Hooray! My kids (age 12 and 14) went back to school last week.
Boo! I have a puppy who’s on day four of diarrhea and mild depression. (The puppy has the intestinal distress. I have the depression.)
As someone with bipolar 2, I tend to spend most of my unstable-mood time in depression rather than mania. And as my husband recently reminded me, I tend to take a dip each September. I hate that about myself. By now I really should have control over my moods … you know, just like someone with poor eyesight should have control over how light rays bend as they pass through the cornea. Ha.
Beyond the current mood slide, the past ten months have offered other distractions that have pulled me from noveling: two nasty surgeries (foot and sinus), freelance projects (huge in time, dinky in money), adventures in caring for aging parents, roller coaster rides with a particular teenager whom I love very much. And of course, summer: 2.5 months during which my kids became obsessed with magic tricks. I watched a lot of magic tricks over the summer. Maybe about 450,000 magic tricks.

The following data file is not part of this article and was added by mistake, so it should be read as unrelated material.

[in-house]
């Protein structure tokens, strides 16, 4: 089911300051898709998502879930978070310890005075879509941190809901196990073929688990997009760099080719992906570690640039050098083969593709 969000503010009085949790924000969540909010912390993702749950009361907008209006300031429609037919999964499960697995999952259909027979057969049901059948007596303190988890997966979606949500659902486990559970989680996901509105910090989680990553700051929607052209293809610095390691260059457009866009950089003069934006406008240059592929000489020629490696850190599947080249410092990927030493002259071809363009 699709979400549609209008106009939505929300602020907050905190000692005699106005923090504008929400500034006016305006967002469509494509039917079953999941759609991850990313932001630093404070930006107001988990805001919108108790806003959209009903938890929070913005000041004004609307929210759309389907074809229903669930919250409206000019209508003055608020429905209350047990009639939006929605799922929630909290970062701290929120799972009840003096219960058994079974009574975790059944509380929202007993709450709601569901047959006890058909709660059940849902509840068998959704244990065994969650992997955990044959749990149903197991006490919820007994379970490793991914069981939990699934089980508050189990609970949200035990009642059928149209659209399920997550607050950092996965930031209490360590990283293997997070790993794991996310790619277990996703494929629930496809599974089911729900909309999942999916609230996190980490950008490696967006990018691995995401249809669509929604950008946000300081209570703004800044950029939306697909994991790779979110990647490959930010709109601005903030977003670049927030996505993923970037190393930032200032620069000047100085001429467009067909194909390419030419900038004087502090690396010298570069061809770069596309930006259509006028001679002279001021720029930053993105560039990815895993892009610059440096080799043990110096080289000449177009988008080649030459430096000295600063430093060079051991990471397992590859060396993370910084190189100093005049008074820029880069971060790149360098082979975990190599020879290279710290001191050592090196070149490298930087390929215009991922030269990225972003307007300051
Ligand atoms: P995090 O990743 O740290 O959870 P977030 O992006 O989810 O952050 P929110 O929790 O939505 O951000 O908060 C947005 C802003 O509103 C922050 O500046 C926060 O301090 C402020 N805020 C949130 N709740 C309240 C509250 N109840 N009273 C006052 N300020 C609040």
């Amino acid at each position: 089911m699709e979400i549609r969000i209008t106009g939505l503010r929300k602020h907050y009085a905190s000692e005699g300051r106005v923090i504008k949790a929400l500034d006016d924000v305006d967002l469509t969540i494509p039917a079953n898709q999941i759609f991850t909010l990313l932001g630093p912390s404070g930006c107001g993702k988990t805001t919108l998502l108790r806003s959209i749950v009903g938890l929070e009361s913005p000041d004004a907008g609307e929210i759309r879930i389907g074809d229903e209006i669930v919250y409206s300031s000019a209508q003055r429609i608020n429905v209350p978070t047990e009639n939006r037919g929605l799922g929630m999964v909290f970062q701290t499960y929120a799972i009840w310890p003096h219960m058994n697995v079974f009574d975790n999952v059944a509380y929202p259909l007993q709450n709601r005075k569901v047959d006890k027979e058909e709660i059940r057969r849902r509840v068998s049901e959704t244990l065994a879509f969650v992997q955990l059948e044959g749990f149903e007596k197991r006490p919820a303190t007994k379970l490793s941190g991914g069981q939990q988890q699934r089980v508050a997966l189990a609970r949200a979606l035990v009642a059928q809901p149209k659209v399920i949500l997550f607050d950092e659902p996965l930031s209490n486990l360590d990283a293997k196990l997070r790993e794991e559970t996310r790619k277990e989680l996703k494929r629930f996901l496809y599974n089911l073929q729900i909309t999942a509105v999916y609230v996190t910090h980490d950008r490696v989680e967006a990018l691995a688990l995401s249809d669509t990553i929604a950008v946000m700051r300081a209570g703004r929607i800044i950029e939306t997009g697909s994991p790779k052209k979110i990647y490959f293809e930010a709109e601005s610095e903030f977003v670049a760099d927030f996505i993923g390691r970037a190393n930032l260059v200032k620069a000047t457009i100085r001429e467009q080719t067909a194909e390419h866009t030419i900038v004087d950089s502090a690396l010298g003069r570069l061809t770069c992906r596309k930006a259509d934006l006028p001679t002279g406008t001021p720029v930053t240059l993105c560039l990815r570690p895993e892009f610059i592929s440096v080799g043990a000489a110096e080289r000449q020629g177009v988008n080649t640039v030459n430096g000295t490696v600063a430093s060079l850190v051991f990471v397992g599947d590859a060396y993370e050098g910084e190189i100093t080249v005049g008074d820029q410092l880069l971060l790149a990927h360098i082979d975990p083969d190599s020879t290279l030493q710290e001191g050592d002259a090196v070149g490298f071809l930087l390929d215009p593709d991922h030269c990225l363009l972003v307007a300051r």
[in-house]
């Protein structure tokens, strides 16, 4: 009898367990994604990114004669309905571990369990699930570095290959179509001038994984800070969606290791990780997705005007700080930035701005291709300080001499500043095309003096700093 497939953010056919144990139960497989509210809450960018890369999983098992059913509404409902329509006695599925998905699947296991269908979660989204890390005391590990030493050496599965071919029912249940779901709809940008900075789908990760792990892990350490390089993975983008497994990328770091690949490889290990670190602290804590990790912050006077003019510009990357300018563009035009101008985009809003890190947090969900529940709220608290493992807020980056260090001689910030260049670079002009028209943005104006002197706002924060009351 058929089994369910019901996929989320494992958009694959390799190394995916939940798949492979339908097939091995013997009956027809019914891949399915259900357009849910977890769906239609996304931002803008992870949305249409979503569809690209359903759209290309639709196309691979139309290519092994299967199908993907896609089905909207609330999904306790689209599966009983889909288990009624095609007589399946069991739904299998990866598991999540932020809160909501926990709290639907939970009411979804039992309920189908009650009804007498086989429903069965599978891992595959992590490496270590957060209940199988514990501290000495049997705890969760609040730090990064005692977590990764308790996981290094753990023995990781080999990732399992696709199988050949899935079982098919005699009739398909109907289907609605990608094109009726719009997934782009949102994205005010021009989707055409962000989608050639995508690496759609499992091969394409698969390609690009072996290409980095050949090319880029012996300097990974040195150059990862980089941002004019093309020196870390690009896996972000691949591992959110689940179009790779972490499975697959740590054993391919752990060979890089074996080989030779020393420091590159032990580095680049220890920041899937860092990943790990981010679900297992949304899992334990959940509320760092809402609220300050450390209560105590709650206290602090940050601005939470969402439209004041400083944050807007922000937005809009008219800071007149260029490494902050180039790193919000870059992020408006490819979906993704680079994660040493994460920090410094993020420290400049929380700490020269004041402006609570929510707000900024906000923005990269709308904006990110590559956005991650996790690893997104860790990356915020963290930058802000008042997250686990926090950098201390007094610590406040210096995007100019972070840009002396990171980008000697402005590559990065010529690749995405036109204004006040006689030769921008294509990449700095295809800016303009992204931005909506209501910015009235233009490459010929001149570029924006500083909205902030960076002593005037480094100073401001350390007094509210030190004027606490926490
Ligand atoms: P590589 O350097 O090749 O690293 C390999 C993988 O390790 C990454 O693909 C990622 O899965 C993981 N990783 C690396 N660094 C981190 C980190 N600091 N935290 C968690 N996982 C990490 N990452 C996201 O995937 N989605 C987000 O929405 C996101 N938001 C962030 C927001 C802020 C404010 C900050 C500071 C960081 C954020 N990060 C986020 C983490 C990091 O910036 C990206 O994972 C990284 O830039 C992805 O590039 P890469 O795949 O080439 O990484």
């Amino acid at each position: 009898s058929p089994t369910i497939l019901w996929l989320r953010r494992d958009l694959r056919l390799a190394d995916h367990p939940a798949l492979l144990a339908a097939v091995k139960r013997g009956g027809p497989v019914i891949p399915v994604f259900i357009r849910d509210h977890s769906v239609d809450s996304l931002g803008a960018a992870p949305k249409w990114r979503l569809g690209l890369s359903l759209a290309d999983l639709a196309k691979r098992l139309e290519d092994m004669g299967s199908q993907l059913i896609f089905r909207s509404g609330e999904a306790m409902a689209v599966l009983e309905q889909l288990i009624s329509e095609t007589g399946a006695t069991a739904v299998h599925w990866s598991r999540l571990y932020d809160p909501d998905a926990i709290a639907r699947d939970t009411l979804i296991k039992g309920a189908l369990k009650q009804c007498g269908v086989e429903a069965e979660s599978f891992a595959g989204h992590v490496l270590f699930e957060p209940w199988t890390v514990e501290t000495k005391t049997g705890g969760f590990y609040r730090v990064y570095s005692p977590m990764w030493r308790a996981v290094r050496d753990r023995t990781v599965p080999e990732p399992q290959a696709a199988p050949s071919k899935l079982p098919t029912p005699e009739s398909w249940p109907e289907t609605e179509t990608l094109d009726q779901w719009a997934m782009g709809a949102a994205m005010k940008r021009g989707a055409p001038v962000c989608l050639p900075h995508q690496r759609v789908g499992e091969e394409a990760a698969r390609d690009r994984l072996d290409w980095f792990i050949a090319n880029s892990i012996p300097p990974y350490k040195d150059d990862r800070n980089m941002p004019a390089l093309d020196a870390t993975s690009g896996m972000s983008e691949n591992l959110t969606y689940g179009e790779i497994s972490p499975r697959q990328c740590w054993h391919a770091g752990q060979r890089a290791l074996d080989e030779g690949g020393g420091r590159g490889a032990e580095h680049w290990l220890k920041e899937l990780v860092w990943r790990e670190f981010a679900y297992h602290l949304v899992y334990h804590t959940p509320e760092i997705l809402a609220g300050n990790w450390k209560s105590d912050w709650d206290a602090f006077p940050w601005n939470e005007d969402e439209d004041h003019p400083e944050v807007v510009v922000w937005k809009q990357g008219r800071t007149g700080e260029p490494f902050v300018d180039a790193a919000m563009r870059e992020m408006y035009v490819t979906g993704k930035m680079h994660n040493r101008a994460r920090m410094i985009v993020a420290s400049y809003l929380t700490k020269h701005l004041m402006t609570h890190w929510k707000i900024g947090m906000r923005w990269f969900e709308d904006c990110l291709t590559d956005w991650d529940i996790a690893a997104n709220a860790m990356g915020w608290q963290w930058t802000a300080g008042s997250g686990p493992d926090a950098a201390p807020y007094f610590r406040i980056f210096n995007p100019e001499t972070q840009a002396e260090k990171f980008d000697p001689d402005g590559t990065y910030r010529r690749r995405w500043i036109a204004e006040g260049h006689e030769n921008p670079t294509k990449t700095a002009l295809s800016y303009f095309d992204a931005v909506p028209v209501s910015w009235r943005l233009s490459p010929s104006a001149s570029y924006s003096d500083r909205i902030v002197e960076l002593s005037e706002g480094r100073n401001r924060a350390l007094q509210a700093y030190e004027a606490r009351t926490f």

I wish my kids could teach me to wave a magic wand and make depression disappear. Escort it into a box then saw the box in half. Turn it into a beautiful white dove. I wish my kids could magically pump the world with a little helium so it didn’t feel so dang heavy.
I am getting to my point.
You, too, might have fragile brain wiring. You might have had recent health adventures, family obligations, loads of work. You might be an over-empathizer who feels weighty sorrow on behalf of those facing hurricanes, racism, famine, acts of terrorism and 8.1 quakes. Your heart might be cracking on behalf of refugees, immigrants, and the general state of the not-very-United States.
Aren’t I cheery today!